I’m toying with the idea of bringing color next time. Which makes me nervous.
I tried out some new paper this evening. It’s a Bristol cold press, so it stands up to water better than sketch paper, and I found that it dries a little slower. The problem is that I’m overworking just about everything I sketch out, which means it just looks sloppy and fussy when I’m done with the brush. I look back at the first two weeks with ink, and every brushstroke is economical and assured. I’m not sure what to do.
Not as much luck at the studio this week. I’ve been fighting with the medium enough that any finished piece doesn’t look finished; I’ve overworked areas or haven’t been able to pull things together into a cohesive whole. I definitely need to find some paper that’s in between sketchbook weight and “watercolor” paper weight where it won’t dry immediately or stay wet for an hour so that I can stay ahead of it. I’d like to start working with colors during the next studio, so trying to iron out this issue will be the goal for the remainder of the fall session.
After a skip week last week where I was only one of two people who showed up for a class that never happened, I was back at figure drawing last night. Only one model showed up, and she’s someone I’ve drawn about ten times over the last ten years (plus two weeks ago) so there’s not much challenge as far as subject matter. I’m still working out the brush technique, and I haven’t done any research on paper yet, so I stuck mainly to the sketchbook and got a few decent poses out of the evening.
Meanwhile, my 8-year-old iPod is sick; any attempt to use a playlist results in a crash and shutdown. I put a new battery in it about two years ago but it’s not registering a full charge. I haven’t done any troubleshooting yet to determine causes, but I hope I don’t have to retire it.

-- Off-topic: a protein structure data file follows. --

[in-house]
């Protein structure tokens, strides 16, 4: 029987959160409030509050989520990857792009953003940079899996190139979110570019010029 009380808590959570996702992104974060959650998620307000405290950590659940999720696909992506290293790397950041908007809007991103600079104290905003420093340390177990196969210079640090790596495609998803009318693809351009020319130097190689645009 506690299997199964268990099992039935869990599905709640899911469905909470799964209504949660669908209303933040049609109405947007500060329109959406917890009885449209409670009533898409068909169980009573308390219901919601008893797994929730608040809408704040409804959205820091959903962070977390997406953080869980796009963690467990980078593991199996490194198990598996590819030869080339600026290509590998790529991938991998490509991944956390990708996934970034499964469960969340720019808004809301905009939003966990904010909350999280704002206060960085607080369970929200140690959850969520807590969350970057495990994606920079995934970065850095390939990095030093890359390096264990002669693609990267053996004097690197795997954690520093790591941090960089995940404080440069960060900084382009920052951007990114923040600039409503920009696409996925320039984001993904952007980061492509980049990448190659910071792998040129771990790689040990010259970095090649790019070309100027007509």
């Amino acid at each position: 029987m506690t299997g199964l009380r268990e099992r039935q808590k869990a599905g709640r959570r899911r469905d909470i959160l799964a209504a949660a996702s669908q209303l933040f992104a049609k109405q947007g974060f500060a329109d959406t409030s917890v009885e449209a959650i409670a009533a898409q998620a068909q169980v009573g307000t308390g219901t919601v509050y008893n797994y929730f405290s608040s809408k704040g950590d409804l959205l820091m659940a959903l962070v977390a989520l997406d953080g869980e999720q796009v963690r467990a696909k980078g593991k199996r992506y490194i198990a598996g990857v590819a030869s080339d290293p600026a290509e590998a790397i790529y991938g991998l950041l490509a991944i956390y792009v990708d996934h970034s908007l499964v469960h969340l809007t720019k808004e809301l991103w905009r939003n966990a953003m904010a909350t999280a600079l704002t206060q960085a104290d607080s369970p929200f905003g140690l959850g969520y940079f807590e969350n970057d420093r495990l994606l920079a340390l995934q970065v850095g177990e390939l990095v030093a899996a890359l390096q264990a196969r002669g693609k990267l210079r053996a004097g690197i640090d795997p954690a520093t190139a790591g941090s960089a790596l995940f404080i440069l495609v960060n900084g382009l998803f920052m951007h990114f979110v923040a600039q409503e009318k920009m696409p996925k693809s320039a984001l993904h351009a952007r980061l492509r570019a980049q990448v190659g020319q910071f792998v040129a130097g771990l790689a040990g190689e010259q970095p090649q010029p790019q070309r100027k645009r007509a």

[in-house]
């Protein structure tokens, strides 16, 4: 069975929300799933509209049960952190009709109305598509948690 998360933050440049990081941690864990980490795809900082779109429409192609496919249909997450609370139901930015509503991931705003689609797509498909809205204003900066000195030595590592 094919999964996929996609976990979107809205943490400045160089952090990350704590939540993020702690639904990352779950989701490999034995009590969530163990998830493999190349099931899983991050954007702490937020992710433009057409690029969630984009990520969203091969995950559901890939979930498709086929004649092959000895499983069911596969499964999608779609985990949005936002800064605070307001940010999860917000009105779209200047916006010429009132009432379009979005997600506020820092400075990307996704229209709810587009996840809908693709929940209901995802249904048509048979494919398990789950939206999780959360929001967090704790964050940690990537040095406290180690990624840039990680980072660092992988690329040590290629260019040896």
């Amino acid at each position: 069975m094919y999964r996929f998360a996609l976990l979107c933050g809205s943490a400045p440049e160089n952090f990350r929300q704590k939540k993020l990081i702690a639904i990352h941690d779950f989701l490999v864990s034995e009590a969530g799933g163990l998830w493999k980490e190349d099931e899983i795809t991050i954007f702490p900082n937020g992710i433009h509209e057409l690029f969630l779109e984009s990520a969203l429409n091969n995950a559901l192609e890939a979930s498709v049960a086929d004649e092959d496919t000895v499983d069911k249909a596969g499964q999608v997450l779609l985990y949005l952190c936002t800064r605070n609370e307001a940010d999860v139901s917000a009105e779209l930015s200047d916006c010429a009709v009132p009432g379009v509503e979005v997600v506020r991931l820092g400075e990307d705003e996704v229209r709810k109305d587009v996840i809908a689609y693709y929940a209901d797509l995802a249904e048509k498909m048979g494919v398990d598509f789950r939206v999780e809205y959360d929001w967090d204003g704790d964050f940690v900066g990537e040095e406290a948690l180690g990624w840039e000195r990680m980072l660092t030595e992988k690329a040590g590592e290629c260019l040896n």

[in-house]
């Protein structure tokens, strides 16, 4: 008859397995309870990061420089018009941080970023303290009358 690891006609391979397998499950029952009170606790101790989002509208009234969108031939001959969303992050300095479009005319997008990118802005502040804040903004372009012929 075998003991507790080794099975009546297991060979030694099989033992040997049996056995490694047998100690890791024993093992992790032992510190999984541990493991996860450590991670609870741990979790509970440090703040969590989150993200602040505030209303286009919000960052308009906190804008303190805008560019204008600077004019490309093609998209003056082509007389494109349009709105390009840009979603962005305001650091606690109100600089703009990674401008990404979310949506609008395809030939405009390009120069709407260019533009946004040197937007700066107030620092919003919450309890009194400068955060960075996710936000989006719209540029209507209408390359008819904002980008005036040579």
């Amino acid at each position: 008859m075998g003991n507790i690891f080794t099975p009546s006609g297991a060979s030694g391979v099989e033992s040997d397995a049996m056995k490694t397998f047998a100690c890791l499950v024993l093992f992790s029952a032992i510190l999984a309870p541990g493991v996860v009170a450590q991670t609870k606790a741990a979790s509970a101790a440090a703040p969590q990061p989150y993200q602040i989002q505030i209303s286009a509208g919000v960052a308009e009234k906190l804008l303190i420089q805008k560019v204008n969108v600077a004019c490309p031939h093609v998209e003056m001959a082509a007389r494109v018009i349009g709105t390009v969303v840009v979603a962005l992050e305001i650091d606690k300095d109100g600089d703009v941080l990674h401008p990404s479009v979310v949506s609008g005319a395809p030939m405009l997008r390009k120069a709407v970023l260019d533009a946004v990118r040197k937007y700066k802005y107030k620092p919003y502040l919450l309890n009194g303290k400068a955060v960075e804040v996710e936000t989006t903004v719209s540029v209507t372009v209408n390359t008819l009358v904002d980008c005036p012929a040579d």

My Smashing Pumpkin Ale kit is in, but I think I’m going to go all the way and brew it with real pumpkin (instead of pumpkin spice), which also means I have to run out and pick up some extra grains to boil it with before the extract goes in. I’m going to shoot for this weekend to get it going (first, I’ve got to bottle the IPA in the basement).
Working with actual watercolor paper had its own set of challenges. With only 20 minutes to work on each pose, I would up having about 10-12 minutes to actually use the brush; the thick tooth of the paper took a long time to dry, so I had to be very specific with which areas I was going to use washes and then add detail.
I think I need to find a paper somewhere in between sketch weight and true watercolor weight.
Class went pretty well last night, but I’m really having problems working with watercolors on sketch paper. I need to go buy some good quality paper that will hold a wash faster than a few seconds so I can work with larger areas. Interestingly, the best drawing I did was the first, and with a lousy pencil:
This was the last one of the evening, and was working well until I got to the legs, which didn’t connect correctly.